Africa's First mRNA COVID-19 Vaccine Produced
By Vicky Stark February 04, 2022
South African pharmaceutical company Afrigen is the first on the continent to make an mRNA COVID-19 vaccine using Moderna's publicly available data. The company hopes to start clinical trials of the vaccine in November.
Afrigen is one of the companies taking part in a World Health Organization-backed hub to develop vaccines for low- and middle-income countries. Afrigen Managing Director Petro Terblanche said the mRNA vaccine was made with the company's own knowledge base, processes and people. She said there were no technology transfers from any third party.
"The latest development at the mRNA hub at Afrigen in Cape Town is that our scientists have used the sequence of the Moderna vaccine 1273 published by Stanford University in an open-source manner and formulated a drug product at laboratory scale. They are currently doing more batches and analytical tests to make sure that they have the quality in place. So this is the first lab scale full end-to-end vaccine candidate that has been developed," she said.
Terblanche said the company did not need permission from Moderna because its vaccine is still in the research and development stage.
"The sequence is published in the first place, secondly we are operating in the R&D space," she said. "We have full freedom to operate, an exemption under the Bolar Exemption in IP law. So up to phase 3 clinical trials we are completely legal, and we don't need any permission. Once that product is commercialized and there are IP constraints, we need to get a voluntary license for that."
Terblanche said they would be asking Moderna to voluntarily license the vaccine to them, as it will be mutually beneficial to the companies and to low- and middle-income countries that will use this technology.
She added that they were using the new vaccine as a test case for a second-generation vaccine that is in the design phase.
Moderna has not commented on Afrigen's announcement, but it was widely reported late last year that the company had paused a patent dispute with the U.S. government over its coronavirus vaccine.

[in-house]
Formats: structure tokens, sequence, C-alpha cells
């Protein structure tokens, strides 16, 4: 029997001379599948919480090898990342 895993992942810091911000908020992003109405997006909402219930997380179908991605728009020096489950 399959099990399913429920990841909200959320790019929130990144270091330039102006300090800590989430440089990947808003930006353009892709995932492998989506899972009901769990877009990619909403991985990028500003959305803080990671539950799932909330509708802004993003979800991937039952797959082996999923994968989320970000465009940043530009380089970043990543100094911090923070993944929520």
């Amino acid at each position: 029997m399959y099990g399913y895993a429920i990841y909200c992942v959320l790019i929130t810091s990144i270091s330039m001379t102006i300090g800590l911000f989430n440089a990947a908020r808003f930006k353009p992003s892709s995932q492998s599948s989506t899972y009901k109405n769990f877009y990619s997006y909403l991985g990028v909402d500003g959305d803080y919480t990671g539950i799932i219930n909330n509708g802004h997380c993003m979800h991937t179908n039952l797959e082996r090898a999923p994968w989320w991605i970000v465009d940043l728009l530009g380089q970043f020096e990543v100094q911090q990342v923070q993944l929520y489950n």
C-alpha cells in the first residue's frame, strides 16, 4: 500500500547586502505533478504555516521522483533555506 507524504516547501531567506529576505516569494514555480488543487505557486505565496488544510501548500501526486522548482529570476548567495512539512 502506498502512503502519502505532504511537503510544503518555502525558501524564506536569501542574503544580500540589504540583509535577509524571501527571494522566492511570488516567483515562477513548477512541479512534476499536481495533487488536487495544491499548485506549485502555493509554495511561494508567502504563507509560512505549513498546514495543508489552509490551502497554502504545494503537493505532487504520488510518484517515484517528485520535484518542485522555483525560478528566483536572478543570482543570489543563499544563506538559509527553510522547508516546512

Moderna had been disputing claims that three U.S. government scientists were co-inventors. However, the company said it would not pursue the fight for now, as it did not want to take attention away from battling the pandemic.
Terblanche acknowledged support from scientists in other countries for Afrigen's work.
"This is our learning case and we're pleasantly surprised with the results, but the design of the new formulation is already happening with the scientists and with technical partners globally," she said. "It's not only us, it's a fantastic partnership with scientists in the U.S. and in Europe."
South Africa's acting director general of the National Health Department, Dr. Nicholas Crisp, welcomed news of the mRNA vaccine development.
"We're very pleased to note that they've been picking up speed very fast in their capabilities," he said. "It's very exciting, it's very important for the country. It's one of a number of facilities that we are busy working on as a country between the department of health and science and innovation and other partners. So very encouraging."
The World Health Organization's regional director for Africa, Dr. Matshidiso Moeti, said 11% of the African population is fully vaccinated, and 85% have not received a single dose. She added that 239,000 people in Africa have died due to the pandemic.
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